Crepe myrtle (L. indica)
This is the premier summer-flowering tree of the South. It tolerates heat and drought and does well in most soils as long as they are well-drained. They may freeze to the ground during severe winters in the Upper South, but will re-sprout. Gardeners there should plant cold-hardy selections such as «Acoma,» «Centennial Spirit,» and «Hopi.»
This variety is variable in size (some forms are dwarf shrubs, others large shrubs or small trees) and habit (spreading or upright). Dark green leaves are 1 to 3 inches long and turn yellow, orange, or red in fall. Crinkled, crepe-papery, 1- to 1 1/2-inch wide flowers in white or shades of pink, red, or purple are carried in dense clusters. The tree has an attractive trunk pattern: Smooth gray or light brown bark peels off to reveal reddish brown inner bark.
Japanese Crepe Myrtle (L. fauriei)
Native to Japan, these trees grow 20 to 30 feet tall and wide, with upright trunks and outward-arching branches. The leaves are green and grow to have blades as long as 4 inches. These trees also have especially handsome bark: The smooth gray outer bark flakes away to reveal glossy cinnamon-brown bark beneath. Small white flowers bloom in the summer.
Japanese crepe myrtles are also resistant to mildew and best known as a parent of hardy, mildew-resistant hybrids with L. indica. Meanwhile, the plant variety «Fantasy» has even showier white flowers, and «Kiowa» has outstanding cinnamon-colored bark.
Queen’s Crepe Myrtle (L. speciosa)
The showiest and most tender of the crepe myrtles, this tree grows 30 to 60 feet tall, displaying huge clusters of pink or lavender flowers in June and July. Individual blossoms reach 2 inches long. Leaves reach 4 to 12 inches long and turn red in fall. The tree has smooth and mottled bark. It is a fast grower and annual pruning in winter is especially important to control size and form.
Propagating Crepe Myrtle
Crepe myrtle can be grown from both clippings of a mature tree as well as by seed assuming you aren’t starting with a patented plant. Because growers spend significant time and money breeding specific plant cultivars they often patent these plants, and replicating those plants is technically a violation of that patent, even if you’re propagating for personal use. You can determine if your crepe myrtle is protected by checking the label. Tags on patented plants will typically have PP for “plant patent” or PPAF for “plant patent applied for” followed by a series of numbers.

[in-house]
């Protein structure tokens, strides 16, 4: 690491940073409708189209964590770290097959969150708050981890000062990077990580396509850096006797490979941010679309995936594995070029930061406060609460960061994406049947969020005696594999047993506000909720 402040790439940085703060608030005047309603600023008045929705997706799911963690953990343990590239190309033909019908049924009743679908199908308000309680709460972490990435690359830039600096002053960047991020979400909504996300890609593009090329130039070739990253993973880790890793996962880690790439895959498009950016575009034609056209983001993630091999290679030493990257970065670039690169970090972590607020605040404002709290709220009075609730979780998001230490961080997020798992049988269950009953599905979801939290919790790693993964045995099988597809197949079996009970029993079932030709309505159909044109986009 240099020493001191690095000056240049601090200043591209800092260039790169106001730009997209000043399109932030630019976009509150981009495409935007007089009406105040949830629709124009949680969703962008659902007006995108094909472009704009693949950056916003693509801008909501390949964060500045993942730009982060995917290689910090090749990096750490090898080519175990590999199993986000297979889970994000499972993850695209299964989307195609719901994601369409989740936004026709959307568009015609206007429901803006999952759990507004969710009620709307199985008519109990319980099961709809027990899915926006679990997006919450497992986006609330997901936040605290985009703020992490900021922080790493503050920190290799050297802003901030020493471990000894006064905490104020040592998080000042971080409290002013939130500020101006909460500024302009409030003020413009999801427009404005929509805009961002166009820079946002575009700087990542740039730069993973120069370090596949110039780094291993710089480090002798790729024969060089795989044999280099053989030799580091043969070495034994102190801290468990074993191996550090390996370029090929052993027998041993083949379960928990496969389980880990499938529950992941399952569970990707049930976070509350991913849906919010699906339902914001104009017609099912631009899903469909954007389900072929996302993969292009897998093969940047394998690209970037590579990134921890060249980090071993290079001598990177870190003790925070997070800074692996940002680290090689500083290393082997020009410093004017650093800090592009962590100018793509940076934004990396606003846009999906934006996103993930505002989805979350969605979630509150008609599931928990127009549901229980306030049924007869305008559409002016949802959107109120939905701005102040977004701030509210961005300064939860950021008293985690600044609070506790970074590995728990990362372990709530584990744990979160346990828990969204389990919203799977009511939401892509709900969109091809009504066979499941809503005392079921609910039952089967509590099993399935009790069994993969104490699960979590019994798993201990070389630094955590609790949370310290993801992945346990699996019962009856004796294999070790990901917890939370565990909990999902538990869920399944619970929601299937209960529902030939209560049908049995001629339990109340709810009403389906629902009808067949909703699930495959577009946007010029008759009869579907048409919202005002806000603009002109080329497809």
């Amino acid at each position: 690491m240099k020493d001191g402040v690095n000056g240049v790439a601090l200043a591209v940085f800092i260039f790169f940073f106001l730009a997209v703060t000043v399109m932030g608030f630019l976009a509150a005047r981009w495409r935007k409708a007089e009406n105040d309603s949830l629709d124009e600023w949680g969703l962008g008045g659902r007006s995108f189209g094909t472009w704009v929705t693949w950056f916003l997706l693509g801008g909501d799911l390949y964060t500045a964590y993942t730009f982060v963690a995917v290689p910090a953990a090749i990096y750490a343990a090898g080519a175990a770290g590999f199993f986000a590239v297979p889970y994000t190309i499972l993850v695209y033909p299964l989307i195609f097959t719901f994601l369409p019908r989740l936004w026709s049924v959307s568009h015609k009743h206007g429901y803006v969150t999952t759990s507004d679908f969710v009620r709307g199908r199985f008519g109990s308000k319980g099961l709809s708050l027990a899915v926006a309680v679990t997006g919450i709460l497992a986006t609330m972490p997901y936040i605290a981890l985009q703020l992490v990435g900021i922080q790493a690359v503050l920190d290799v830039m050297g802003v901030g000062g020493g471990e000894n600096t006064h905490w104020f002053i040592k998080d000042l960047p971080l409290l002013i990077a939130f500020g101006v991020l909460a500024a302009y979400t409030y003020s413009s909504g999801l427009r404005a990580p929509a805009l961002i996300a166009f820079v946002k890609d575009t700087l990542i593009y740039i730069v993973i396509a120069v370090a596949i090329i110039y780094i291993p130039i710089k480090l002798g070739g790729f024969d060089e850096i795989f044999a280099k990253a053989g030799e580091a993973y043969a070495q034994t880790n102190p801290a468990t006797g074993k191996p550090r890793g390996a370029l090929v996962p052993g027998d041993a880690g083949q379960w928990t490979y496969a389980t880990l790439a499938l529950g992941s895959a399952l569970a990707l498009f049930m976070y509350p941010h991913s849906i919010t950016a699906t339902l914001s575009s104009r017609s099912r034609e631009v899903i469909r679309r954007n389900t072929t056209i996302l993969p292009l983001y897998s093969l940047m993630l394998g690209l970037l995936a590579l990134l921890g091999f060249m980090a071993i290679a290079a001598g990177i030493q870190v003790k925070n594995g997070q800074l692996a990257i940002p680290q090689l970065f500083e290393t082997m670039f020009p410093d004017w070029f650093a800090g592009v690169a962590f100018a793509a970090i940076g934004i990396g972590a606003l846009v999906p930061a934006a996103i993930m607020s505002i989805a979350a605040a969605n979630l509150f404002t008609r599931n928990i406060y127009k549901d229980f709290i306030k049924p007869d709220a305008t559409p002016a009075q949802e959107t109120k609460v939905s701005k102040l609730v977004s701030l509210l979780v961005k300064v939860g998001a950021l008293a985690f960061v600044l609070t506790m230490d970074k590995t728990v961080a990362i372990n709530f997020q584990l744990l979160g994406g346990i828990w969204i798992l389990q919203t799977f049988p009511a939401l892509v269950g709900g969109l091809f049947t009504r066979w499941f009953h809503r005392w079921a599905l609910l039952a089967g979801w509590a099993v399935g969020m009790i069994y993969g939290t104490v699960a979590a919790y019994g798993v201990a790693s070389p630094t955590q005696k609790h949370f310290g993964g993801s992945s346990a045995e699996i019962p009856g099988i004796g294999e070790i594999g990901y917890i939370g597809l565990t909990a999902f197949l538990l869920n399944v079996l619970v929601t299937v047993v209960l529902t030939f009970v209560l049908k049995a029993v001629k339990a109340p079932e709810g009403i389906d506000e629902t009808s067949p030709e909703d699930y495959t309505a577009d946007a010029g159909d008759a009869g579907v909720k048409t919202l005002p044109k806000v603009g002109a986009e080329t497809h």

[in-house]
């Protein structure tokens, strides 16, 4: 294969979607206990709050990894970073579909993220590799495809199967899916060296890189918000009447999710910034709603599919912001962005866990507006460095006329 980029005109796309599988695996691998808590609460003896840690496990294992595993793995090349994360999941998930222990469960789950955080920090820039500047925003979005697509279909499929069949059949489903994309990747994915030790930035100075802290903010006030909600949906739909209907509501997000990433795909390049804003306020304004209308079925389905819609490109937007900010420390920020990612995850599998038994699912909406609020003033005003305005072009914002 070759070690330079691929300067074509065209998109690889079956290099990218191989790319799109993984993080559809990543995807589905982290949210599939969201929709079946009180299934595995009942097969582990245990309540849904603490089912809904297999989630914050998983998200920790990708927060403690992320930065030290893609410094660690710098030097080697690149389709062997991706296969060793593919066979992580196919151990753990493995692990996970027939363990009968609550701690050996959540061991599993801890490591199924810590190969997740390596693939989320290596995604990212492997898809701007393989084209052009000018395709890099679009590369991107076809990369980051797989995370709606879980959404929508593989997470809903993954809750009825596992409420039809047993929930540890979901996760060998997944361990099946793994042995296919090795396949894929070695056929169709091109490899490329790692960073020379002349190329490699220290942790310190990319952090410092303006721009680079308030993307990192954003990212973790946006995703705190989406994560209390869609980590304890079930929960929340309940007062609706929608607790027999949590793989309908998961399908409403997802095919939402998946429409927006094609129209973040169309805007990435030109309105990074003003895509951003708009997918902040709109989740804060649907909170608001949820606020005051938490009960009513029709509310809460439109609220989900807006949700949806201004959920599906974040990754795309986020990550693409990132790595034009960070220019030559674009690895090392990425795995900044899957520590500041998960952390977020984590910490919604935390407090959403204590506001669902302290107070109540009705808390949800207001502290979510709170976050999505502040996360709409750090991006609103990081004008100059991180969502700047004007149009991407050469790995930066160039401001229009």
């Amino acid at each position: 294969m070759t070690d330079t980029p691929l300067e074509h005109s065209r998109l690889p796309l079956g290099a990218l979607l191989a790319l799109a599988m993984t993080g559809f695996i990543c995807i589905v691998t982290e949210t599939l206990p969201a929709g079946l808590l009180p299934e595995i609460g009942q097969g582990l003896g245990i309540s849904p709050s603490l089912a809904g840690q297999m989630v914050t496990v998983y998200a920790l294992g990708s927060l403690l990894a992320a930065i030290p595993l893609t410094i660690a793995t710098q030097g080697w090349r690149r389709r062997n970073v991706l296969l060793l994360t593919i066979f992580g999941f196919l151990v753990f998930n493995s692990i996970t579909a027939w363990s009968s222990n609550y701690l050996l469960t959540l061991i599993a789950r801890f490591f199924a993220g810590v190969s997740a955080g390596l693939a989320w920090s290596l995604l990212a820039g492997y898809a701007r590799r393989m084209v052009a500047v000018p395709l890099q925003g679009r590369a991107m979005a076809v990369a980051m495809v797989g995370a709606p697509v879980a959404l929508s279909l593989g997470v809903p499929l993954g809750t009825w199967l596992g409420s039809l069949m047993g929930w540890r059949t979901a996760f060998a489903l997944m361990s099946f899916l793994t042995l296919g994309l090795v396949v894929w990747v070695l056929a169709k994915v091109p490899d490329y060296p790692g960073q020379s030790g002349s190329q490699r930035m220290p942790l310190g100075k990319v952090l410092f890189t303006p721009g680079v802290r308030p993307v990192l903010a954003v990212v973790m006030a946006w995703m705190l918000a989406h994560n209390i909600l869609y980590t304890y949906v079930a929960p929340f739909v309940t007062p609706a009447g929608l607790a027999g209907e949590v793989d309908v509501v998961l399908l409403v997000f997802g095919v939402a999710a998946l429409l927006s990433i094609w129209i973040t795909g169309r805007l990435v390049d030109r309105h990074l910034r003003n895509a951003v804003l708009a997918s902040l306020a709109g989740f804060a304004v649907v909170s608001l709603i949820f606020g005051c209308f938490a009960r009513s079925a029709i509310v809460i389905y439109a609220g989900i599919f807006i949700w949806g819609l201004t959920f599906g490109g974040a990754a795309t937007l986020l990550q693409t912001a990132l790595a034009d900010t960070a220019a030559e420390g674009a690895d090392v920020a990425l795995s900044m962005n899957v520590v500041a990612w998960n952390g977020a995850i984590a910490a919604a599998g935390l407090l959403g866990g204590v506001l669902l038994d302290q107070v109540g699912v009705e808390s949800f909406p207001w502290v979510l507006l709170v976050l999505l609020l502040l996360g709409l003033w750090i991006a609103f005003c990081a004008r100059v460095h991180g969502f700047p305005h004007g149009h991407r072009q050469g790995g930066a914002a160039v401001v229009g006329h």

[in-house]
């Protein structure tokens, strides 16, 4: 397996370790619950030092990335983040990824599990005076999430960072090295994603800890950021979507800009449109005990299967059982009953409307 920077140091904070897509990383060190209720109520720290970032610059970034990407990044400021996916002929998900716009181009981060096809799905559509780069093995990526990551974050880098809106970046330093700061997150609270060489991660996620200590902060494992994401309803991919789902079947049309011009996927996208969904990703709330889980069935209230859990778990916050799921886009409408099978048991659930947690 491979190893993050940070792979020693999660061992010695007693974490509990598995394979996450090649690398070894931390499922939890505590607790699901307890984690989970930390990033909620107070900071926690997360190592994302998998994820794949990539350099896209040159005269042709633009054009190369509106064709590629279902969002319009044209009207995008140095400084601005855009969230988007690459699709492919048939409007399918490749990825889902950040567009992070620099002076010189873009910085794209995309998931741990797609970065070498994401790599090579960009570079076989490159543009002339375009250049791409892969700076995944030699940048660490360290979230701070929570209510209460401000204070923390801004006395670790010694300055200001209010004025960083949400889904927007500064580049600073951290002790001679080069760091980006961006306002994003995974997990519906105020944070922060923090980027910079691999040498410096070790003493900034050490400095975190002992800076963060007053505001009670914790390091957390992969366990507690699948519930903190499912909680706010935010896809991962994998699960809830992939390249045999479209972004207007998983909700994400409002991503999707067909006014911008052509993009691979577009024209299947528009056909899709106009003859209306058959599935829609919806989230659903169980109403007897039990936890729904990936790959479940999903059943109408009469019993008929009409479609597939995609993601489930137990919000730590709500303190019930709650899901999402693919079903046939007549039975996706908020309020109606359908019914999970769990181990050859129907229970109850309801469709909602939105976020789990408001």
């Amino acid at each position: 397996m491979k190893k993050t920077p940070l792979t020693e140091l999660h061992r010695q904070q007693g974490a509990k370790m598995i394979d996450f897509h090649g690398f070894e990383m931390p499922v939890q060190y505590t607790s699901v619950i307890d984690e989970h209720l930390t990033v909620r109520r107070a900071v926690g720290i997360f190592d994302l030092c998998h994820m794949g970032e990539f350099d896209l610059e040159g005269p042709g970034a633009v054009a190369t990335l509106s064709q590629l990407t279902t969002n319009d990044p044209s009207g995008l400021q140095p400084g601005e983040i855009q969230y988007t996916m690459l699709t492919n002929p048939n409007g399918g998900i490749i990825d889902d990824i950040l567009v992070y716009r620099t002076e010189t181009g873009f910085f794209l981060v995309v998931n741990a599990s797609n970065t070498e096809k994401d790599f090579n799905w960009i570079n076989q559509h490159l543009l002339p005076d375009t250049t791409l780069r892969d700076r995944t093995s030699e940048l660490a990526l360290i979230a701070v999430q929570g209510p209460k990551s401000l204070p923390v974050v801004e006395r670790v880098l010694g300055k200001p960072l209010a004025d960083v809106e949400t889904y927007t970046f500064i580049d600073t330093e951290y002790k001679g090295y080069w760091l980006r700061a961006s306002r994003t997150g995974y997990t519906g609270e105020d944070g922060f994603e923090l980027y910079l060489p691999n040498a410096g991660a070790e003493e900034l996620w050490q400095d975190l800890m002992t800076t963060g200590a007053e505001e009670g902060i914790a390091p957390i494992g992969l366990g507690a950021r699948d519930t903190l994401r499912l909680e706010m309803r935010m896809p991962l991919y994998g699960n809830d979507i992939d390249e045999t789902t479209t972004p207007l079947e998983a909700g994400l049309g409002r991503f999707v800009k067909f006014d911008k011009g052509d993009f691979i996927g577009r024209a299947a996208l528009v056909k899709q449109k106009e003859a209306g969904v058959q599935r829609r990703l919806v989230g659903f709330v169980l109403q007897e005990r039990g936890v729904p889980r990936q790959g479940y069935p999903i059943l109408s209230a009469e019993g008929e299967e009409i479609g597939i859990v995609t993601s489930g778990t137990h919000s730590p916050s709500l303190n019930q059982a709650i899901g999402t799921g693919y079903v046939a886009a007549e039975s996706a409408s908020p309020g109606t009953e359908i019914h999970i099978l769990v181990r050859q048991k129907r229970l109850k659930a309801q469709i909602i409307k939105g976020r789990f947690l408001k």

If you know your crepe myrtle isn’t patented, go ahead and create more beautiful blooming babies! See our guide to growing crepe myrtles from clippings and seeds.
Common Pests & Plant Diseases
Occasionally aphids, a sap-sucking insect, attack plants but can be controlled through insecticides or a soap and water solution for a less harsh preventative. For more on aphid control as well as how to handle the associated issue of sooty mold, see our guide to common crepe myrtle problems.
Another complication occurs to trees planted in a shady area with damp or humid growing conditions. Powdery mildew is a fungus that grows on leaves, preventing new growth and damaging leaves.
Fortunately, crepe myrtles tend to be deer resistant so you won’t have to worry about them munching on tree leaves.
Guidance from Grumpy
If your crepe myrtle is dropping leaves, chances are your trees are infested with a fungus called Cercospora leaf spot. Mine have had the same problem in the past. Unfortunately, while breeders have produced many crepe selections resistant to powdery mildew, they haven’t given us many that resist this leaf spot. And because the fungus spores are easily transmitted from tree to tree with the wind and more crepe myrtles are being planted every day, the problem will probably get worse. The good news is that this leaf spot doesn’t seem to really hurt an infected tree, even if it drops all of its leaves prematurely. It still blooms the same. Keep leaf spot from showing up next year by raking up all the fallen crepe myrtle leaves and throwing them out with the trash. Then next summer, spray the tree with a fungicide called Immunox, which can be found at most garden centers. —Steve Bender
— Guidance from Grumpy